After picking up a copy of one of the other series, I immediately became hooked to the author’s style of writing. Everything had detail and the situations and places were supernatural but seemed so real as if these events were a fantastic history not a fiction. The Night World is my favorite series from Smith. In the three volumes so far available there are three books each. So in essence nine books are out in three volumes from Simon and Simon Teen. The first volume introduces us to the Night World, what the different inhabitants are and also gears us up to learning what the soul mate principle is. As you read from the book excerpt before, Night People are supposed to stay away from humans, but yet an old power is awakening and humans are becoming the soul-mates of the most influential Night Persons. I recently interviewed L.J. and asked her some questions about the Night World series. Where the idea came from, and who her favorite Night World citizen is.
The second volume in the series, continues with the soul-mate principle. We learn a bit more about why this is happening and we learn of a group of witches called Circle Daybreak that allows humans and Nightworlders into their flock. They want to get along as one society and believe the soul-mate magic is waking up for a reason, something big is on the horizon and the whole world will be rocked.
In the most recent volume we learn that there are four wild powers that will decide the end of the earth. Will they join circle Daybreak and fight for good, or Hunter Redfern and bring about the end of the world? Well the end of humans that is. The stories in this volume are so fantastic and action packed I was shocked when each was done, thinking “that can’t be right, the book is over”. I cannot wait for the final installment so I can tear through and see what happens to the world in this apocalypse. Of course I hope Circle Daybreak finds all the wild powers before the darkness takes over.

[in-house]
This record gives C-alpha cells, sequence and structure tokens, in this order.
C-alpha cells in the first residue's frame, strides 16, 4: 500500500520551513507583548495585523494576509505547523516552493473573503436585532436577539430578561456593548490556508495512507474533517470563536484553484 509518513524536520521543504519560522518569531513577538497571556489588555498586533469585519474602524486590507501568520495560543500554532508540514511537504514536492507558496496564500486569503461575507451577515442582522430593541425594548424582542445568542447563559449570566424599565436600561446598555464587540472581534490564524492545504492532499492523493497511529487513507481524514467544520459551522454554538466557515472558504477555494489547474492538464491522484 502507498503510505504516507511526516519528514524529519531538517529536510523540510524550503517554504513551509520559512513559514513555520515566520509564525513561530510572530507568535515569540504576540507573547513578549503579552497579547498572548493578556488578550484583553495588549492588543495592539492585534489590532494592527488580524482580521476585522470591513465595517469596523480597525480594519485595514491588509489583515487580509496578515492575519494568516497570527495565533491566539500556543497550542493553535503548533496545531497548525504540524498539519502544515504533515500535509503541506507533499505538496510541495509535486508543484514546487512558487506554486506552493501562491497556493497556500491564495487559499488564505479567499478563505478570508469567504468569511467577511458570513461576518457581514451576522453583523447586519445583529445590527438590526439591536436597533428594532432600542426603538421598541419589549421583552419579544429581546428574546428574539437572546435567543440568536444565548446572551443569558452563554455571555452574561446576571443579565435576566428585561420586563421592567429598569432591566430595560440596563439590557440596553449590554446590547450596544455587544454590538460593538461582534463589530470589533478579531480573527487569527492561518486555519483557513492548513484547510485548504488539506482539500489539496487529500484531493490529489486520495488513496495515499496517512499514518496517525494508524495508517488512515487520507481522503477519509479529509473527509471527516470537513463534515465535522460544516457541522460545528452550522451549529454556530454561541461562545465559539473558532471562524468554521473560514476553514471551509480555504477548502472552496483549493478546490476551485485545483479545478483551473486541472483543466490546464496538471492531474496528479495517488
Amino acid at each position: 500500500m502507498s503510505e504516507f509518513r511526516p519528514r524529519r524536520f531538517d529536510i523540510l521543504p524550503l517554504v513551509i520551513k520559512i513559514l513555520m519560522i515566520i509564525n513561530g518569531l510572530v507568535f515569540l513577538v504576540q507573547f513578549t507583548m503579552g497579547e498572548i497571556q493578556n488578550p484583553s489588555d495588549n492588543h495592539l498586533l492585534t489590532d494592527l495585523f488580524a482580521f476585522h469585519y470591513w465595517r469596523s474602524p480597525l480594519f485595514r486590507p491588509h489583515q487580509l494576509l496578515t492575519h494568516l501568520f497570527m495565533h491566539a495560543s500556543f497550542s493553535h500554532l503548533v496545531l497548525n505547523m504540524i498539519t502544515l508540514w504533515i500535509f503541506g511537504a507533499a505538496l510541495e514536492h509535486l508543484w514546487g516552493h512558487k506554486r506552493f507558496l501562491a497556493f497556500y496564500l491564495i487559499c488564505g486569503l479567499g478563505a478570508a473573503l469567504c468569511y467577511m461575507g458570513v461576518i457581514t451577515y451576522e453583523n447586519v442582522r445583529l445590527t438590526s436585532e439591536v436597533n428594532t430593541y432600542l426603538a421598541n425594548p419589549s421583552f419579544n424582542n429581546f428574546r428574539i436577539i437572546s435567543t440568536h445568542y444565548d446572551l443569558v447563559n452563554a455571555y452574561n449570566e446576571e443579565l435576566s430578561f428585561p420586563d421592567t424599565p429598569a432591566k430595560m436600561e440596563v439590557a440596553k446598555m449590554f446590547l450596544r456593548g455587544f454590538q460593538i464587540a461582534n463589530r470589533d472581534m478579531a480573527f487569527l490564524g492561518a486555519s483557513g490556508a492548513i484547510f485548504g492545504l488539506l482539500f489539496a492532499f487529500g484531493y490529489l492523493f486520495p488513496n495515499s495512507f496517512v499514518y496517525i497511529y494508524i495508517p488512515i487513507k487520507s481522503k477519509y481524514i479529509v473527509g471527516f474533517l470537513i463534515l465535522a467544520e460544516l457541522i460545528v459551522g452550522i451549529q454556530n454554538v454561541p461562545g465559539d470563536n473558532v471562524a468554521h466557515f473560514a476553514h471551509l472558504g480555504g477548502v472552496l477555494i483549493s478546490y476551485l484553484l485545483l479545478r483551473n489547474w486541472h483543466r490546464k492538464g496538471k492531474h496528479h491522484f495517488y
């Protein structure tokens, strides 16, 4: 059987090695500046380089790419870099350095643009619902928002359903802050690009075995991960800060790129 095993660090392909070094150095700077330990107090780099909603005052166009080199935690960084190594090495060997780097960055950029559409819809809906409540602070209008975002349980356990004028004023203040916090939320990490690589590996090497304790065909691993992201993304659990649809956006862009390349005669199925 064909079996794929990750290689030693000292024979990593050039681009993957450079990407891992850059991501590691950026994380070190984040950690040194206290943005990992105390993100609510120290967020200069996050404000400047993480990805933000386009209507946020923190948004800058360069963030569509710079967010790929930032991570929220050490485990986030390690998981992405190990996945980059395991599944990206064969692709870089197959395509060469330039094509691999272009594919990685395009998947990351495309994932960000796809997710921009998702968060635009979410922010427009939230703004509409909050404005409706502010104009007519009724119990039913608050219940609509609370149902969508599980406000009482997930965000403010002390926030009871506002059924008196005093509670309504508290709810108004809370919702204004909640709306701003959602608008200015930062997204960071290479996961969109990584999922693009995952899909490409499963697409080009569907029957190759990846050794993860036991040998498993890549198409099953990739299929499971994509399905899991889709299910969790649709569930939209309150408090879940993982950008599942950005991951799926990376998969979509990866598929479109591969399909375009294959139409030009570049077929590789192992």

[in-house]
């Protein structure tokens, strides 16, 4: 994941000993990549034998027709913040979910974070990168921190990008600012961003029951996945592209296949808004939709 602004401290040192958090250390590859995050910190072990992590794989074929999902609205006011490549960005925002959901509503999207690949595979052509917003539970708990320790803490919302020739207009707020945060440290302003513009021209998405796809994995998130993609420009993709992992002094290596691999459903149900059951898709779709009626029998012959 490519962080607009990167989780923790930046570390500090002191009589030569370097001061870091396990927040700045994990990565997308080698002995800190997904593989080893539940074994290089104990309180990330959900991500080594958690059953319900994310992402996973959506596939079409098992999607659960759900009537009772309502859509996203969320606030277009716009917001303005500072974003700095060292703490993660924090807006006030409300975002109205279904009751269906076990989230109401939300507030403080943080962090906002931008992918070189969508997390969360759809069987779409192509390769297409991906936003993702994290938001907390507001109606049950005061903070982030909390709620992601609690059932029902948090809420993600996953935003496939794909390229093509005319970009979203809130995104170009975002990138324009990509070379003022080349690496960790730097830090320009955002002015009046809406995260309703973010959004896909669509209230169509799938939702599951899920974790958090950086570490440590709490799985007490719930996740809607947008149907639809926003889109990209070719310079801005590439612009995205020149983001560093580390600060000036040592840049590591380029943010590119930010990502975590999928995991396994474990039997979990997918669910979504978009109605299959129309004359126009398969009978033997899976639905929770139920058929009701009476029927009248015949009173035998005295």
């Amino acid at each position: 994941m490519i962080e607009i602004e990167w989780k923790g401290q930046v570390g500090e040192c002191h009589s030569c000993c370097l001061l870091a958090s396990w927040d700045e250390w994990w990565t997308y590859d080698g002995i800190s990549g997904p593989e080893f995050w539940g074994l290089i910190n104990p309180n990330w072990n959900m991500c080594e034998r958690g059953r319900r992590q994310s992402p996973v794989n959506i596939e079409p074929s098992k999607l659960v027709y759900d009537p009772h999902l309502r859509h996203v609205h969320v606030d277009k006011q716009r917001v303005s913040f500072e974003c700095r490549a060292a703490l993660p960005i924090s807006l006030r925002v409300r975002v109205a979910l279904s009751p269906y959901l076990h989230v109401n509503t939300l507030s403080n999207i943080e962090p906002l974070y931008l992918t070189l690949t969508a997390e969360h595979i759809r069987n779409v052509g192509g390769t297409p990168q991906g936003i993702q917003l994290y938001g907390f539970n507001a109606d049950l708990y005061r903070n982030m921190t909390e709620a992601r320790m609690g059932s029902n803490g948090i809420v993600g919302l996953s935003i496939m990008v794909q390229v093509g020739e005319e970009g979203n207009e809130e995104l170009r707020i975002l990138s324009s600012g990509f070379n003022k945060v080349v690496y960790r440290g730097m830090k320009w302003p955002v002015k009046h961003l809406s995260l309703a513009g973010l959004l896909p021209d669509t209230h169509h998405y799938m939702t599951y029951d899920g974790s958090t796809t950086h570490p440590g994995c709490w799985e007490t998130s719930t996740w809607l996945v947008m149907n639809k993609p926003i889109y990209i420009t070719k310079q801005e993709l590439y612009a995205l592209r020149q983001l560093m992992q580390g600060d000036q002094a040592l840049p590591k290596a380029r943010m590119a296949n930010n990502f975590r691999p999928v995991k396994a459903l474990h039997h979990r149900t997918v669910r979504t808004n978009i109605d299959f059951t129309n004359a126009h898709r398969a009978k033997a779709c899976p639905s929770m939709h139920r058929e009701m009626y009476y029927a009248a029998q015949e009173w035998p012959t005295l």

I read a lot of teen supernatural books, more than I should probably. I realize a lot of them are fun, and give you a day off from having to think too hard. Relaxation at it’s best. It is however rare to find quality of writing, and quality of story, in these paranormal teen books (ahem Twilight for example), I would like to see the teens who are reading this genre to pick these books up and see what good quality storytelling can mean for how you feel when you lay the book back down. If you liked the Immortal Instrument Series, Twilight Saga, or even the Vampire Diaries, you will love Nightworld.
I think my favorite story of the nine so far is Ash Redfern finding his soul-mate. What is yours?
Rick Riordan does not disappoint with the latest and last book in the Percy Jackson and the Olympians series. The Last Olympian starts immediately in action, with the war on the Titans being the main focus. Percy is still having conflicting ideas about whether he should be dating Rachel or Annabelle, and Luke is still alive inside his own body. Kronos has not been able to force him out. The writing style is great as always, and the book is action packed and you do not want to put it down. I have been a huge fan of this series for a few years, it’s great YA fiction and I love reading about all the mythical Greek beasts and gods.
Now from a fan of the series of course I have a few misgivings about the ending of the series. I thought for one everything was a bit too easy after all the books of hard work. Percy choosing the path of Achilles was disappointing and the way he used his new found abilities kinda made the fight scenes boring. Also the love triangle was solved for Percy, he never had to make a decision himself, the girls in their own way decided for him. I just thought the ending was a bit too happy and positive for a book that has been all about drama and prophecy.